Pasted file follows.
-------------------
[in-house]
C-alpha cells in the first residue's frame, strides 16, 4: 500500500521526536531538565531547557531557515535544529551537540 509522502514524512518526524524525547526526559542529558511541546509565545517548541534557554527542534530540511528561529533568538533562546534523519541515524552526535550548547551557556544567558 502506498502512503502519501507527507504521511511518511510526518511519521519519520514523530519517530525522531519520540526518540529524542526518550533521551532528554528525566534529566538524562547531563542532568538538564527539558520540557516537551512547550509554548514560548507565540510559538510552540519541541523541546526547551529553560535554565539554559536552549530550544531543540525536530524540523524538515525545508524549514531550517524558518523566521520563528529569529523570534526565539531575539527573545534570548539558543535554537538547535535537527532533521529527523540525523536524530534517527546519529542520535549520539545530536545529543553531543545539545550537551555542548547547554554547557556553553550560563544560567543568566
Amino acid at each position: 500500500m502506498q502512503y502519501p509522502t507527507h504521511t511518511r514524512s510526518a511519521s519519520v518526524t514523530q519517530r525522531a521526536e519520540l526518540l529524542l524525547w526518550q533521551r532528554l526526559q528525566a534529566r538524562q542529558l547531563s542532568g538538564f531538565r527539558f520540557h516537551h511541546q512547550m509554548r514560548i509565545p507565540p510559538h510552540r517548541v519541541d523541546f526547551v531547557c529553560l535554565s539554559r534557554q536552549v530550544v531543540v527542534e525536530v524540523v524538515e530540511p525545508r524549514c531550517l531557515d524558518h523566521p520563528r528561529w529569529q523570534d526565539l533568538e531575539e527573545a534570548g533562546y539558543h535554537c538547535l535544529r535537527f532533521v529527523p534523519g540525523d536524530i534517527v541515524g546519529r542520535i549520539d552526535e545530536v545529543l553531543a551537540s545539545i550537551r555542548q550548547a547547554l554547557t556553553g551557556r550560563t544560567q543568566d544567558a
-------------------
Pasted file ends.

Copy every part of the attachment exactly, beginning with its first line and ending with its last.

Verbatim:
[in-house]
C-alpha cells in the first residue's frame, strides 16, 4: 500500500521526536531538565531547557531557515535544529551537540 509522502514524512518526524524525547526526559542529558511541546509565545517548541534557554527542534530540511528561529533568538533562546534523519541515524552526535550548547551557556544567558 502506498502512503502519501507527507504521511511518511510526518511519521519519520514523530519517530525522531519520540526518540529524542526518550533521551532528554528525566534529566538524562547531563542532568538538564527539558520540557516537551512547550509554548514560548507565540510559538510552540519541541523541546526547551529553560535554565539554559536552549530550544531543540525536530524540523524538515525545508524549514531550517524558518523566521520563528529569529523570534526565539531575539527573545534570548539558543535554537538547535535537527532533521529527523540525523536524530534517527546519529542520535549520539545530536545529543553531543545539545550537551555542548547547554554547557556553553550560563544560567543568566
Amino acid at each position: 500500500m502506498q502512503y502519501p509522502t507527507h504521511t511518511r514524512s510526518a511519521s519519520v518526524t514523530q519517530r525522531a521526536e519520540l526518540l529524542l524525547w526518550q533521551r532528554l526526559q528525566a534529566r538524562q542529558l547531563s542532568g538538564f531538565r527539558f520540557h516537551h511541546q512547550m509554548r514560548i509565545p507565540p510559538h510552540r517548541v519541541d523541546f526547551v531547557c529553560l535554565s539554559r534557554q536552549v530550544v531543540v527542534e525536530v524540523v524538515e530540511p525545508r524549514c531550517l531557515d524558518h523566521p520563528r528561529w529569529q523570534d526565539l533568538e531575539e527573545a534570548g533562546y539558543h535554537c538547535l535544529r535537527f532533521v529527523p534523519g540525523d536524530i534517527v541515524g546519529r542520535i549520539d552526535e545530536v545529543l553531543a551537540s545539545i550537551r555542548q550548547a547547554l554547557t556553553g551557556r550560563t544560567q543568566d544567558a